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No. 7.
You surely cannot llame, my dear.-P. 189.

The writer of this narrative, who had not seen the smoke of a town, even at a distance, for fifteen years before, went with the lady to whom the journal is addressed, to Glasgow in October, with an intention to return immediately; but what betwixt bad weather, urgency of friends, &c. &c. was half unwillingly detained till January following; hence the amicable contention here recited,

No. 8.
Vehicular, and eke pedestrian.-P. 191,

It is customary in these mountainous districts, to travel with a running footman, not for the sake of state, for the trarellers are perfectly satisfied with their innate dignity; nor from scarcity of horses, which on a diminutive scale abound in these lofty regions; but it has been discovered, that two animals eat more than one, which consideration has due weight with people who are not purse-proud.

No. 9.

The famous pass of Killicranky.-P. 200. Killicrankie, the Rinn Ruaradh of the Highland bards, why have celebrated the battles fought at this pass in numberless heroic ballads, particularly that betwixt a body of Highlanders led by Viscount DUNDEE, and King WILLIAM's troops commanded by General MACKAY, where both leaders fell, and the victory remained with the latter, after

a great havoc among the Highlanders, many of them men of note, who still continue to live in grateful song.

No. 10.
For lighting us safe thro' Drumochter.-P. 203.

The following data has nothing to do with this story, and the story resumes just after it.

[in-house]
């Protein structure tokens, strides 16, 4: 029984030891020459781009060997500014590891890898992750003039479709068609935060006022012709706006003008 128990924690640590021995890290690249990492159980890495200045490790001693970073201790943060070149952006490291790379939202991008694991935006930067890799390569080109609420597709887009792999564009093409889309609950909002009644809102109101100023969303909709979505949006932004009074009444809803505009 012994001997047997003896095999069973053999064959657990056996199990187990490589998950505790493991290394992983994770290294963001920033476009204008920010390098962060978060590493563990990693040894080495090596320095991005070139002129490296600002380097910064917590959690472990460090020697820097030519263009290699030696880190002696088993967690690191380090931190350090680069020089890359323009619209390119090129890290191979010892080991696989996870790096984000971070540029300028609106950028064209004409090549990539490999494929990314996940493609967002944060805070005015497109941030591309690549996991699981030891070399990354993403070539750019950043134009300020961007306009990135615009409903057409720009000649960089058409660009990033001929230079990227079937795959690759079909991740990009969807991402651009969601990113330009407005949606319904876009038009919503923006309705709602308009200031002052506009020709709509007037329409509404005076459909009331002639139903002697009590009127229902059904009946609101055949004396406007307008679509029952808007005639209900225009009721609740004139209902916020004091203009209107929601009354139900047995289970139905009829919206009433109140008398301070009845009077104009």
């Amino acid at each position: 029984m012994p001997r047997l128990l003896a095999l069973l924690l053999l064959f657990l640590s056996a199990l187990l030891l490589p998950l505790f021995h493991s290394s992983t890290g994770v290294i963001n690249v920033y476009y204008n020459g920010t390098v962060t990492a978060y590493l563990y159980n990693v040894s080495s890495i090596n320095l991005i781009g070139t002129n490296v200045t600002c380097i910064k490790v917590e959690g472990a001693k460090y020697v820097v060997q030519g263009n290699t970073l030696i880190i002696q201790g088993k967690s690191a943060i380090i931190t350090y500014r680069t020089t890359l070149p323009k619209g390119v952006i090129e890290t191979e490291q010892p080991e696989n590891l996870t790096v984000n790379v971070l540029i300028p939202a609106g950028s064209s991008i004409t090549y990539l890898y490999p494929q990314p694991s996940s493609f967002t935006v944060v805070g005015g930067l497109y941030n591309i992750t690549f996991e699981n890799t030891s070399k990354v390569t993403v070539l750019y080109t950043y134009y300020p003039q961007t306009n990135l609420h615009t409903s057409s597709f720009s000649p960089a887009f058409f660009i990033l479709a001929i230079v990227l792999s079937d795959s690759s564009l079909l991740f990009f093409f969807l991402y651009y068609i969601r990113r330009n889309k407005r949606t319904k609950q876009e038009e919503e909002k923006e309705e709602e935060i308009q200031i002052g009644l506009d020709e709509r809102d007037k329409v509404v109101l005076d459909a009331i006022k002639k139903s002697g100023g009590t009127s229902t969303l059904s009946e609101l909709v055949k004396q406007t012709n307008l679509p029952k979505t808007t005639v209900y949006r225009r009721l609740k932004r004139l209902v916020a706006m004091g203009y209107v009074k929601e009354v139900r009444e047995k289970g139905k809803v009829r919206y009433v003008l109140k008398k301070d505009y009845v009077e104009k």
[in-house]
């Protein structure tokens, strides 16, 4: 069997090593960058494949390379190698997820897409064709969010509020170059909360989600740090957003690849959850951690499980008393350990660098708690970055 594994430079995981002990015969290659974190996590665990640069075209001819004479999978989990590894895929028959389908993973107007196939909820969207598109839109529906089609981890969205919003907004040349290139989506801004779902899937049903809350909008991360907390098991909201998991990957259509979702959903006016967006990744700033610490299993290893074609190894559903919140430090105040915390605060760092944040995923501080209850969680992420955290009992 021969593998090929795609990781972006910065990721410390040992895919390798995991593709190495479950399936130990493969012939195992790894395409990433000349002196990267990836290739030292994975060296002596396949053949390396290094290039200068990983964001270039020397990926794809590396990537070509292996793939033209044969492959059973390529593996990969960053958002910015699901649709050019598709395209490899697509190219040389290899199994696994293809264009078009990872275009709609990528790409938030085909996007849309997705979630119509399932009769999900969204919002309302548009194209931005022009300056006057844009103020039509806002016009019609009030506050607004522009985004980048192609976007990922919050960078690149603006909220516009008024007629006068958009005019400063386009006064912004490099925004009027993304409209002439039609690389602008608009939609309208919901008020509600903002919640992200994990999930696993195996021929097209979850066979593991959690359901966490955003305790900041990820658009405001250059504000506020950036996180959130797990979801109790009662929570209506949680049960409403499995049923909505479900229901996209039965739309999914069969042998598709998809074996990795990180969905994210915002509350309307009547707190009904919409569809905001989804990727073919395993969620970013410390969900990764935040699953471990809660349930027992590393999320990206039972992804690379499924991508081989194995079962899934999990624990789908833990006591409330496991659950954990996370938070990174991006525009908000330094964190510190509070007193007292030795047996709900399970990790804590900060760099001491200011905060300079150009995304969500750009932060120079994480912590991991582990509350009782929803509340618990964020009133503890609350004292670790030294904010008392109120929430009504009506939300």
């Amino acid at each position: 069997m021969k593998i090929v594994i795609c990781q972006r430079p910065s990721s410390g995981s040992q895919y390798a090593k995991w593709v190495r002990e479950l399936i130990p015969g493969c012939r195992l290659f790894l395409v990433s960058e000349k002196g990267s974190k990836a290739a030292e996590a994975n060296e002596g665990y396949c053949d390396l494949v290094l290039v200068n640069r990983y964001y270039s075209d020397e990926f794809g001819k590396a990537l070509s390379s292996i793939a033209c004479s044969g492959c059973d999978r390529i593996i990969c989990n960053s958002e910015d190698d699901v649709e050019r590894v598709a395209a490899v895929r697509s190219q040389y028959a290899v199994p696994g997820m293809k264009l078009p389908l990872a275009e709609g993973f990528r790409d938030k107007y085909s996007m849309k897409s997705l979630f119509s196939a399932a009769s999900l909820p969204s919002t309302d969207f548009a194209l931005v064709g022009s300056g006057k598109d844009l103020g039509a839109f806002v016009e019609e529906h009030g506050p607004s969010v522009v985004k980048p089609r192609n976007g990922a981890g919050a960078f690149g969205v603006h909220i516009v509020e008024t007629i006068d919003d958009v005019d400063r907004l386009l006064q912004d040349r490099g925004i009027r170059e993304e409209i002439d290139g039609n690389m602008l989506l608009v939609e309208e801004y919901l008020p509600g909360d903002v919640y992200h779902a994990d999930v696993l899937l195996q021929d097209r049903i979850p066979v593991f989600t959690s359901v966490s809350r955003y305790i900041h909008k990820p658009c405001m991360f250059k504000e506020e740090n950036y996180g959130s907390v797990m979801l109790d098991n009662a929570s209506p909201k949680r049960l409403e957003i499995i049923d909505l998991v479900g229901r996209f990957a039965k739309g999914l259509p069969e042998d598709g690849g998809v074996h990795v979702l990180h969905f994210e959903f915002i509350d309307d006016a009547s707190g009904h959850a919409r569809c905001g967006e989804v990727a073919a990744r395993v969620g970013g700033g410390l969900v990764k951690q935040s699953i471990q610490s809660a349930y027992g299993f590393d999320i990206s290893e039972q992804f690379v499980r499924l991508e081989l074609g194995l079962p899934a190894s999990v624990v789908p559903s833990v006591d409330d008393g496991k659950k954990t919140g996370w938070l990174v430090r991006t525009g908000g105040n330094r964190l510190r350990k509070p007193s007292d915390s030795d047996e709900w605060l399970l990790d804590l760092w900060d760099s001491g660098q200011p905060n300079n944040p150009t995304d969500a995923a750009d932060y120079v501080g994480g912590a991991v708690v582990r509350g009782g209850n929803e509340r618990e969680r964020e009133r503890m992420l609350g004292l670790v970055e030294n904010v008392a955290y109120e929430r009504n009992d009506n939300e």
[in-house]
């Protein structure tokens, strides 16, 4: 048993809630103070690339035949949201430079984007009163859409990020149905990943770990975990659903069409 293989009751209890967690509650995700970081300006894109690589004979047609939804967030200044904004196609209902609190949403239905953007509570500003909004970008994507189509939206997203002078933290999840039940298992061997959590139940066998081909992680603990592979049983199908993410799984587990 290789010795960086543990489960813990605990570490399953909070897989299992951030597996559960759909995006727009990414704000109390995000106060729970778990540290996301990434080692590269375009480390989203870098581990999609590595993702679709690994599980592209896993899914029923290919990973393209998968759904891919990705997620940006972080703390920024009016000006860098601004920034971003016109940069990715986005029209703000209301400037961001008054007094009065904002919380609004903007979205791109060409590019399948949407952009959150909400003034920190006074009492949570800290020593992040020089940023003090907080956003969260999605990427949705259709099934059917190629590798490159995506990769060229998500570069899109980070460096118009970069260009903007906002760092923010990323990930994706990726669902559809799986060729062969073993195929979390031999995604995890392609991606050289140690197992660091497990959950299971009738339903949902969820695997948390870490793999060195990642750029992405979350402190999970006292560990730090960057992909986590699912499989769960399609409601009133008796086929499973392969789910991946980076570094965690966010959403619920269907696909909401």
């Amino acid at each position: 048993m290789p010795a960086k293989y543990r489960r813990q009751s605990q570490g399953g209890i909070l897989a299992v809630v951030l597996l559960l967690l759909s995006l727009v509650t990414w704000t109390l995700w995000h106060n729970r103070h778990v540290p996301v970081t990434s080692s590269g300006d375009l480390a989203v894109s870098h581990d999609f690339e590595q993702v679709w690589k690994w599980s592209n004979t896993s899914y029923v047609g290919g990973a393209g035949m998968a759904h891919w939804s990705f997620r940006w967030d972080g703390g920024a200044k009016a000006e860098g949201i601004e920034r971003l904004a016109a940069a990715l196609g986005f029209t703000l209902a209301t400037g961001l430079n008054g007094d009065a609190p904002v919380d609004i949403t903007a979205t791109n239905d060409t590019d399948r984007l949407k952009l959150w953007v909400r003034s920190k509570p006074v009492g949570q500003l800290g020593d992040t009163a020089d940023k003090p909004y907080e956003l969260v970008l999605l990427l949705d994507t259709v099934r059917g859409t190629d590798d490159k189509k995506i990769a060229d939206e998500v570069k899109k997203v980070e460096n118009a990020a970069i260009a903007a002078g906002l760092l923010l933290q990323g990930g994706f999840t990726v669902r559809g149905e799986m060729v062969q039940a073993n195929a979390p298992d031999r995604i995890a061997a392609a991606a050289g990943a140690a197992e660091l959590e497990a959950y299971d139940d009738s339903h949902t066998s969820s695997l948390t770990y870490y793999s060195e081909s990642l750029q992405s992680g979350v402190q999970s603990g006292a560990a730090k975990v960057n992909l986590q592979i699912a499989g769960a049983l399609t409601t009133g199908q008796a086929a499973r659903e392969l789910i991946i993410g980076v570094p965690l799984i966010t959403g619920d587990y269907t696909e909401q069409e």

A part of the Grampian mountains over which the military road is carried ; it is impassable in severe winters, and one travels through twenty miles of ensire solitude, interrupted only by an inn built amid the waste, at the pu

blic expence.

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Now when the thunder of dread War is o'er,
And Peace her olive plants on Britain's shore,
Descending from the toilsome steep of

In tranquil shades to share the social hour,
Wilt thou, DUNDAS, this tribute sad receive,
(No fairer tribute has the Muse to give),
The plausive lay—the mournful cypress wreath,
The hard-won meed of Valour's glorious death :
Tho' with thy country's sorrows doom'd to blend
The heart-drawn sigh that mourns the long-lov'd friend;
Tho' painful memory sorrowing marks the day
When to the fatal field

sketch'd his


Bid him to Afric stem the hostile flood,
And plant those laurels,—water'd with his blood :
Yet when you see the cloudless glory blaze
That shed its lustre on his closing days,
And hear th' applauding world that fame resound
With which thy counsels and his acts are crown'd,
In public joy thy private sorrows drown,
And taste unmix'd the sweets of fair renown :
And when you see your country's troubles cease,
And Commerce flourish in the shades of Peace,
The will Divine with sacred awe revere,
Nor think such blessings can be bought too dear!

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Blest was the Chief, who full of days and fame,
No longer ruld o'er War's vindictive flame,
But pleas’d to see the mad contention cease,
Hung up his trophies in the hall of Peace,
His shining arms, no longer stain’d with gore,
And heard the clarion's deadly blast no more ;
Saw his kind sovereign, with approving eye
Bestow the hard-earn'd meed of victory;
Heard his glad country's universal voice,
Applausive, justify their Sovereign's choice;

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